More articles by Phillip López Jiménez

In the winter of 1977 when my father took me to my first comic book store Bob’s Comics in Westminster California. I had seen an A-frame sign that read Star Wars sold here earlier in the week and bugged my dad to take me. So one afternoon after school he took me and said I could buy one thing. I could not believe my 9-year-old eyes upon walking in there. Magazines, comics, posters, little lead figurines for game playing, this was before I knew what Dungeons and Dragons was, though the room was filled with cigar and cigarette smoke, yes you used to be able to smoke indoors, one magazine I’d never seen before stuck out at me, it’s multi-colored painting of Glenn Strange as Frankenstein’s monster enthralled me

Born in Egypt to Greek parents, Basil emigrated to America when he was 16. He attended The School of The Visual Arts where he studied under Frank J. Reilly, whose fellow students included James Bama and Frank McCarthy among other notables. After winning an art competition sponsored by Pocket Books, his prize-winning painting would be the cover for the novel Pursuit, which Gogos would use his father as a model and would continue to use him in future illustrations, he would also us ubiquitous male model Steve Holland who would later be made famous in James Bama’s Doc Savage covers. Through the 60s and 70s, he would do hundreds of covers for men’s pulp magazines. His paintings for these were on par with the greats of the genre but it would be the covers of Forry Ackerman’s Famous Monsters of Filmland magazine where he would find his voice, and his greatest success with legions of adoring fans.

Famous Monsters was created by Forrest J Ackerman and Warren Publishing in the mist of the late 50s monster craze and would be a huge success, but it was with issue 9 that Famous Monsters would become instantly recognizable with a pale rendition of Vincent Price in Roger Corman’s House of Usher painted by Basil Gogos.

What separates Gogos’ FM paintings from his other work is that he would cleverly mix colors like greens, blues, and yellows. These colors when used the way Gogos did can convey a nauseous almost deathly look. In Gogos’ Price painting he didn’t try to capture a realistic rendering of the actor but rather the essence of the Poe character he was playing, a sickly disturbed and haunted man. I think he did a pretty damn good job of that and he would do so for almost Fifty covers out of 109 issues!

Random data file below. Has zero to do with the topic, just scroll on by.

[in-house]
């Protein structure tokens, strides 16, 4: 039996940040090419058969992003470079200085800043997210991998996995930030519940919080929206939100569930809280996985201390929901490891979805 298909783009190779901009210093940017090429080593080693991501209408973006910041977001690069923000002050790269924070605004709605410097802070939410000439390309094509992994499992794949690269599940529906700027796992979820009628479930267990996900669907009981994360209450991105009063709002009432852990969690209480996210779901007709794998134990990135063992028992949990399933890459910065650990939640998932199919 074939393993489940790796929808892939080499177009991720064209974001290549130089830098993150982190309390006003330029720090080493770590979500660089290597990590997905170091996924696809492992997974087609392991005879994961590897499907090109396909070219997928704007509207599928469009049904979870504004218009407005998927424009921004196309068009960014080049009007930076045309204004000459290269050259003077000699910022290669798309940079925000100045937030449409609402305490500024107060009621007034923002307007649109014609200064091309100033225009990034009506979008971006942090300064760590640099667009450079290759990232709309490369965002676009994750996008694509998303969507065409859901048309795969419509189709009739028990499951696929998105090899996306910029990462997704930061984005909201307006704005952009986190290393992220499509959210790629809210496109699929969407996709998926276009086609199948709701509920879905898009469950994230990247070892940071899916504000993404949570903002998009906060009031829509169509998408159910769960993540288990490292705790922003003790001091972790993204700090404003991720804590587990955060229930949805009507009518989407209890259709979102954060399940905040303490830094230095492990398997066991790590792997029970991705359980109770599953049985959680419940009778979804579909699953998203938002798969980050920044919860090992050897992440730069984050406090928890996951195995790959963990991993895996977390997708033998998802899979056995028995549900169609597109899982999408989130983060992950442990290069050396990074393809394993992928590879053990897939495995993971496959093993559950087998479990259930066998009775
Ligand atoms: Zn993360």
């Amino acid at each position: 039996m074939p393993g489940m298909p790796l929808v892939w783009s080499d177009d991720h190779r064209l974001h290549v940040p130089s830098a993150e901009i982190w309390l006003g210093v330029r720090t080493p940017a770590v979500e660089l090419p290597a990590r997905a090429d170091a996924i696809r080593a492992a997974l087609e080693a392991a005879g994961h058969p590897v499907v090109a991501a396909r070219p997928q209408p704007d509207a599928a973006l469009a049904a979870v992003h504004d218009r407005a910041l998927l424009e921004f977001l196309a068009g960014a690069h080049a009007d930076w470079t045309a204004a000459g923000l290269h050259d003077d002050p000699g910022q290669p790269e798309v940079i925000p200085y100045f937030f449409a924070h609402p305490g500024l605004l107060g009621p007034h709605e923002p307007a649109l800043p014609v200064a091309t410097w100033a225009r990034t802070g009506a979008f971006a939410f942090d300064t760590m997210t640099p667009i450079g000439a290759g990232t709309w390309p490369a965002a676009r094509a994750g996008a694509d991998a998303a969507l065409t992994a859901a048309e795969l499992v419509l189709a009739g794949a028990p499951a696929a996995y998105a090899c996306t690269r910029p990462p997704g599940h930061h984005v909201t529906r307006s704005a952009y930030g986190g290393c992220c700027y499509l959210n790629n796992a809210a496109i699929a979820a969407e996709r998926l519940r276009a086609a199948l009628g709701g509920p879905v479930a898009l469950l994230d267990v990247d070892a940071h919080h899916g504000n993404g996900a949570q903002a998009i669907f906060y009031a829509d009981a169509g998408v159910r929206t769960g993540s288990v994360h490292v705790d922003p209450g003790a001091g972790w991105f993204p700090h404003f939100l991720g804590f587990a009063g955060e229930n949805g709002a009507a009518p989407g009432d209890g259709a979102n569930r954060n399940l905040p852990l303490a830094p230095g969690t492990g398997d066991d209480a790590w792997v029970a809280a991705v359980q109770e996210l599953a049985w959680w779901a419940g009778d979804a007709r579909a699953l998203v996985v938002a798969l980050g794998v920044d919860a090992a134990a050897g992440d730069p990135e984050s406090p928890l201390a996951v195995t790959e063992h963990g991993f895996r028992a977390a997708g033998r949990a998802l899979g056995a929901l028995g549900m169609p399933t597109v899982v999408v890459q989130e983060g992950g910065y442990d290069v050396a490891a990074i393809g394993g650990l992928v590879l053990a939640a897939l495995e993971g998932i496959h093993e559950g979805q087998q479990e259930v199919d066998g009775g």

His renditions of just about every monster, creature and alien from the Universal monsters to Hammer Horror all they to Star Wars were always rendered in his unique horror style. His pencil work was just as unique and original.

Basil’s work wasn’t just found on magazines and paperbacks but film posters as well, my favorite of his and I’m proud to say I own one is the one-sheet for The Shaw Brothers’ Infra-Man. A film that for some reason has become a Thanksgiving viewing tradition for me.

Others included the Charles Bronson picture Rider on The Rain and Wild Wild Planet.

Over the years Basil’s young fans would grow up but they would never forget the paintings that would linger loving in their imaginations. Basils paintings can be found in the collections of Rob Zombie, who commissioned Basil for a record cover, Johnny Depp, and Kirk Hammett to mention a few.

If you’re interested in more about Basil Gogos look for his book Famous Monster Movie Art by Basil Gogos, I highly recommend this book, lots of great photos and stories, though it may be out of print as copies can fetch anywhere from a 100 – 500 dollars.

Like so many horror icons of my childhood Basil Gogos has passed on but his paintings will fill the imaginations of past, present and future monster kids for a long, long time.

-Phillip López Jiménez